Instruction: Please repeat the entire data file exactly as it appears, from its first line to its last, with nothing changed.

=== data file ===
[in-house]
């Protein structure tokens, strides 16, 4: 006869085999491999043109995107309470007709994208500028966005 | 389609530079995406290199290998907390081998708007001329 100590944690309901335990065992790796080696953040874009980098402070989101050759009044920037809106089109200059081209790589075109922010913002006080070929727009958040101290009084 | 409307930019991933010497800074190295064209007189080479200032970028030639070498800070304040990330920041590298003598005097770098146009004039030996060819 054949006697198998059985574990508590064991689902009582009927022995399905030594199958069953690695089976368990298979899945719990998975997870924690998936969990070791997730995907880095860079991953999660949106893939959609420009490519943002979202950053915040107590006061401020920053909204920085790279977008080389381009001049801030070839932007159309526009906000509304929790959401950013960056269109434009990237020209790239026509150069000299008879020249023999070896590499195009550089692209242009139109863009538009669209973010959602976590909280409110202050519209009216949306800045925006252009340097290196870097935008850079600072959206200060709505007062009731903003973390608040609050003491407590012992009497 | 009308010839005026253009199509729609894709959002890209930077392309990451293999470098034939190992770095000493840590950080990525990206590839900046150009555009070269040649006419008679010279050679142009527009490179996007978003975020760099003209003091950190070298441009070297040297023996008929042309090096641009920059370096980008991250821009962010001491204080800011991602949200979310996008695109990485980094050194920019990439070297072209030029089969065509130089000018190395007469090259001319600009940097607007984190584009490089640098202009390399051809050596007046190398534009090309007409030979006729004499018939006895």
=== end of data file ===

[in-house]
């Protein structure tokens, strides 16, 4: 006869085999491999043109995107309470007709994208500028966005 | 389609530079995406290199290998907390081998708007001329 100590944690309901335990065992790796080696953040874009980098402070989101050759009044920037809106089109200059081209790589075109922010913002006080070929727009958040101290009084 | 409307930019991933010497800074190295064209007189080479200032970028030639070498800070304040990330920041590298003598005097770098146009004039030996060819 054949006697198998059985574990508590064991689902009582009927022995399905030594199958069953690695089976368990298979899945719990998975997870924690998936969990070791997730995907880095860079991953999660949106893939959609420009490519943002979202950053915040107590006061401020920053909204920085790279977008080389381009001049801030070839932007159309526009906000509304929790959401950013960056269109434009990237020209790239026509150069000299008879020249023999070896590499195009550089692209242009139109863009538009669209973010959602976590909280409110202050519209009216949306800045925006252009340097290196870097935008850079600072959206200060709505007062009731903003973390608040609050003491407590012992009497 | 009308010839005026253009199509729609894709959002890209930077392309990451293999470098034939190992770095000493840590950080990525990206590839900046150009555009070269040649006419008679010279050679142009527009490179996007978003975020760099003209003091950190070298441009070297040297023996008929042309090096641009920059370096980008991250821009962010001491204080800011991602949200979310996008695109990485980094050194920019990439070297072209030029089969065509130089000018190395007469090259001319600009940097607007984190584009490089640098202009390399051809050596007046190398534009090309007409030979006729004499018939006895």